Lewis Mumford outlined in his essay “What is the city” (1937) the following: “The essential physical means of a city’s existence are the fixed site, the durable shelter, the permanent facilities for assembly, interchange, and storage; the essential social means are social division of labor, which serves not merely the economic life but the cultural process. The city in its complete sense, then, is a geographical plexus, an economic organisation, an institutional process, a theater of social action, and an aesthetic symbol of collective unity. The city fosters art and is art; the city creates the theater and is the theater. It is in the city, the city as theater, that man’s more purposive activities are focused, and work out, through conflicting and cooperating personalities, events, groups, into more significant culminations.” Further he notes “the city creates dram, the suburb lacks it.”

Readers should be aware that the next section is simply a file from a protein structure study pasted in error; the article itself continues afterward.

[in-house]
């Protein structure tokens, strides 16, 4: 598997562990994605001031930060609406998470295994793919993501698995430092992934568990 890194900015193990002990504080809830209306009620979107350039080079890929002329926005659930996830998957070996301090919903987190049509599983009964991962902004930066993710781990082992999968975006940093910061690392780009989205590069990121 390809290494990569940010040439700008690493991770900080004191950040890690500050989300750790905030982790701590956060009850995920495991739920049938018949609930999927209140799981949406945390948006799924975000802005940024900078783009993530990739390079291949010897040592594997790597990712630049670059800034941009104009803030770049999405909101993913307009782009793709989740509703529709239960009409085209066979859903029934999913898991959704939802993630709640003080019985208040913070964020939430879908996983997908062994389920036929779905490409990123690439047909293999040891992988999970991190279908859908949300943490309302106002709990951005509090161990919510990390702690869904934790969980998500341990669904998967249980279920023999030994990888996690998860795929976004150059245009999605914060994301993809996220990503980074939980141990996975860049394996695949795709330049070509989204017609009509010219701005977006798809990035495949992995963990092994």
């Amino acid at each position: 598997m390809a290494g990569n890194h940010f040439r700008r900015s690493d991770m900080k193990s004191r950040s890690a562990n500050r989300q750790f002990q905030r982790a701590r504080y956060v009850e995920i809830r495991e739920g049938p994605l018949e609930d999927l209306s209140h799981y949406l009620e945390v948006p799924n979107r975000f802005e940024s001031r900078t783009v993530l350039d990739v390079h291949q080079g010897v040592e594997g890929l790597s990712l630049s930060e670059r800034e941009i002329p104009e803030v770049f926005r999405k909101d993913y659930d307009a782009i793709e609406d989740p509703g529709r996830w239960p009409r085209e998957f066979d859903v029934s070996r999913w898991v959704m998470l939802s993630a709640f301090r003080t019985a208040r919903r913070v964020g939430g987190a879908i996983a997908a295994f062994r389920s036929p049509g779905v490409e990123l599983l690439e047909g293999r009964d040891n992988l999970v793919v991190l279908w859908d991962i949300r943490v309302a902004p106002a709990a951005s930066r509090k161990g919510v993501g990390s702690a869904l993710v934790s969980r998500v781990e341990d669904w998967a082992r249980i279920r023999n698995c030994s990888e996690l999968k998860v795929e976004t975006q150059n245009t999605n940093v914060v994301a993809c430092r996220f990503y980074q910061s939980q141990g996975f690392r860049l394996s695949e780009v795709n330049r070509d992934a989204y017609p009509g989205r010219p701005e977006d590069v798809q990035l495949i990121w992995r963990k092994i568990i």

One of Mumfords conclusion is that social facts are the primary concept of the city and the physical organisation including its industry, markets, lines of communication and traffic, must be subservient to its social needs. He refers to it as the social nucleus. (p.29-30 in CR)

Interestingly he mentioned that schools, libraries, theaters, community centers are the first task in defining neighbourhood and laying down the fundamentals of a integrated city.

I’d like to note that, theater is a form of play. Theater requires an interplay of different actors and therefore fair play by all that chose to engage in it. By moving to a city people voluntarily accept playing along. However the dark side of play requires further elaboration.

culture: meaning the collective values of a social group as expressed in the habits and expression of everyday lives.

The study of physical manifestation of play culture across cities.